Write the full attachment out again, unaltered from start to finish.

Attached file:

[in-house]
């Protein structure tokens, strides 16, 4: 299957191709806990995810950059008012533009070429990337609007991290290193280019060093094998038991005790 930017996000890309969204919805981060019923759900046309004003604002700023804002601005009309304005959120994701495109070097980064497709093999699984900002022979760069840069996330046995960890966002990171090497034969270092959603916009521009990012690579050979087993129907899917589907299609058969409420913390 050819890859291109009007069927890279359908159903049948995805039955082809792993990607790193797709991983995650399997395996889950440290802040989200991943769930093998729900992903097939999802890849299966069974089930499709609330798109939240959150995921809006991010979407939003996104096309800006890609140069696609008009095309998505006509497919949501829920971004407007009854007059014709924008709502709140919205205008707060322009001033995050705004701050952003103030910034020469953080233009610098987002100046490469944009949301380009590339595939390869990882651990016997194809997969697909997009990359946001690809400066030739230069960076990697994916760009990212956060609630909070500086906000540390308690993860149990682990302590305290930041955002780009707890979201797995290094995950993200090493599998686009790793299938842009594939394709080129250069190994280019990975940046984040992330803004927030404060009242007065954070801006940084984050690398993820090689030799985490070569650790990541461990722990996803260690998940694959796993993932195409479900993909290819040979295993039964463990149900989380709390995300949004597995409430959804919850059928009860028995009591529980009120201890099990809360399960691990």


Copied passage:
[in-house]
């Protein structure tokens, strides 16, 4: 299957191709806990995810950059008012533009070429990337609007991290290193280019060093094998038991005790 930017996000890309969204919805981060019923759900046309004003604002700023804002601005009309304005959120994701495109070097980064497709093999699984900002022979760069840069996330046995960890966002990171090497034969270092959603916009521009990012690579050979087993129907899917589907299609058969409420913390 050819890859291109009007069927890279359908159903049948995805039955082809792993990607790193797709991983995650399997395996889950440290802040989200991943769930093998729900992903097939999802890849299966069974089930499709609330798109939240959150995921809006991010979407939003996104096309800006890609140069696609008009095309998505006509497919949501829920971004407007009854007059014709924008709502709140919205205008707060322009001033995050705004701050952003103030910034020469953080233009610098987002100046490469944009949301380009590339595939390869990882651990016997194809997969697909997009990359946001690809400066030739230069960076990697994916760009990212956060609630909070500086906000540390308690993860149990682990302590305290930041955002780009707890979201797995290094995950993200090493599998686009790793299938842009594939394709080129250069190994280019990975940046984040992330803004927030404060009242007065954070801006940084984050690398993820090689030799985490070569650790990541461990722990996803260690998940694959796993993932195409479900993909290819040979295993039964463990149900989380709390995300949004597995409430959804919850059928009860028995009591529980009120201890099990809360399960691990």